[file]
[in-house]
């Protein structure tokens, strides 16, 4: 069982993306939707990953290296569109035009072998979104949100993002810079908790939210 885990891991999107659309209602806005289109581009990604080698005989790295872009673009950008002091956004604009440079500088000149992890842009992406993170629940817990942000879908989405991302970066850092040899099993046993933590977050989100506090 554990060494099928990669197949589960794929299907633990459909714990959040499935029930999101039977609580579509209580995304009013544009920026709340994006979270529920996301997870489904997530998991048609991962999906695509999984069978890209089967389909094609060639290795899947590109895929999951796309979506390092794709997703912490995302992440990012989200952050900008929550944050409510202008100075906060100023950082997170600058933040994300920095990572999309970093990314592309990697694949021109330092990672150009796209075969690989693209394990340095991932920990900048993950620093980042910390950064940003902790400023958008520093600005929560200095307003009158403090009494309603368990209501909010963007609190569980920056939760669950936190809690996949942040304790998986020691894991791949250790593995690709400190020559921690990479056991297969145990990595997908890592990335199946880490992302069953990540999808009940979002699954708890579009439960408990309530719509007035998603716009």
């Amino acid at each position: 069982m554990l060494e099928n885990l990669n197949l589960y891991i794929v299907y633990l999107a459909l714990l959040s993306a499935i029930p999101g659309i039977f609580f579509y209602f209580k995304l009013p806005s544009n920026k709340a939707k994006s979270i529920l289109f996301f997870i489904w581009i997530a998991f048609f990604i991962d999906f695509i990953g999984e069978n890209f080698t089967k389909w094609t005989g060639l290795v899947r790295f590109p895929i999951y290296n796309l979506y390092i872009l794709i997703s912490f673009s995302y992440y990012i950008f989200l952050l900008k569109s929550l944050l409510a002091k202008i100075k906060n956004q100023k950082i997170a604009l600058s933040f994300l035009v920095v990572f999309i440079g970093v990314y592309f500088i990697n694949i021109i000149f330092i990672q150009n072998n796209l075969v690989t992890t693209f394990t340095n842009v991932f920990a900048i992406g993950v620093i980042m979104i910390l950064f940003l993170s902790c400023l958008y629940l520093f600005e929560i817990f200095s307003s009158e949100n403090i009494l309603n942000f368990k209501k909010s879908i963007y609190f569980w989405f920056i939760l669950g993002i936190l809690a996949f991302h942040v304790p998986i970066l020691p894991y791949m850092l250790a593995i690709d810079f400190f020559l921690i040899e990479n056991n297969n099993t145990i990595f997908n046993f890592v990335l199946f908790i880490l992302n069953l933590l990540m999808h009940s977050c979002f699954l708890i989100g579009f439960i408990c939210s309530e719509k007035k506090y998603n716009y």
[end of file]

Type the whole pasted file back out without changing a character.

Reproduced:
[in-house]
């Protein structure tokens, strides 16, 4: 069982993306939707990953290296569109035009072998979104949100993002810079908790939210 885990891991999107659309209602806005289109581009990604080698005989790295872009673009950008002091956004604009440079500088000149992890842009992406993170629940817990942000879908989405991302970066850092040899099993046993933590977050989100506090 554990060494099928990669197949589960794929299907633990459909714990959040499935029930999101039977609580579509209580995304009013544009920026709340994006979270529920996301997870489904997530998991048609991962999906695509999984069978890209089967389909094609060639290795899947590109895929999951796309979506390092794709997703912490995302992440990012989200952050900008929550944050409510202008100075906060100023950082997170600058933040994300920095990572999309970093990314592309990697694949021109330092990672150009796209075969690989693209394990340095991932920990900048993950620093980042910390950064940003902790400023958008520093600005929560200095307003009158403090009494309603368990209501909010963007609190569980920056939760669950936190809690996949942040304790998986020691894991791949250790593995690709400190020559921690990479056991297969145990990595997908890592990335199946880490992302069953990540999808009940979002699954708890579009439960408990309530719509007035998603716009």
């Amino acid at each position: 069982m554990l060494e099928n885990l990669n197949l589960y891991i794929v299907y633990l999107a459909l714990l959040s993306a499935i029930p999101g659309i039977f609580f579509y209602f209580k995304l009013p806005s544009n920026k709340a939707k994006s979270i529920l289109f996301f997870i489904w581009i997530a998991f048609f990604i991962d999906f695509i990953g999984e069978n890209f080698t089967k389909w094609t005989g060639l290795v899947r790295f590109p895929i999951y290296n796309l979506y390092i872009l794709i997703s912490f673009s995302y992440y990012i950008f989200l952050l900008k569109s929550l944050l409510a002091k202008i100075k906060n956004q100023k950082i997170a604009l600058s933040f994300l035009v920095v990572f999309i440079g970093v990314y592309f500088i990697n694949i021109i000149f330092i990672q150009n072998n796209l075969v690989t992890t693209f394990t340095n842009v991932f920990a900048i992406g993950v620093i980042m979104i910390l950064f940003l993170s902790c400023l958008y629940l520093f600005e929560i817990f200095s307003s009158e949100n403090i009494l309603n942000f368990k209501k909010s879908i963007y609190f569980w989405f920056i939760l669950g993002i936190l809690a996949f991302h942040v304790p998986i970066l020691p894991y791949m850092l250790a593995i690709d810079f400190f020559l921690i040899e990479n056991n297969n099993t145990i990595f997908n046993f890592v990335l199946f908790i880490l992302n069953l933590l990540m999808h009940s977050c979002f699954l708890i989100g579009f439960i408990c939210s309530e719509k007035k506090y998603n716009y």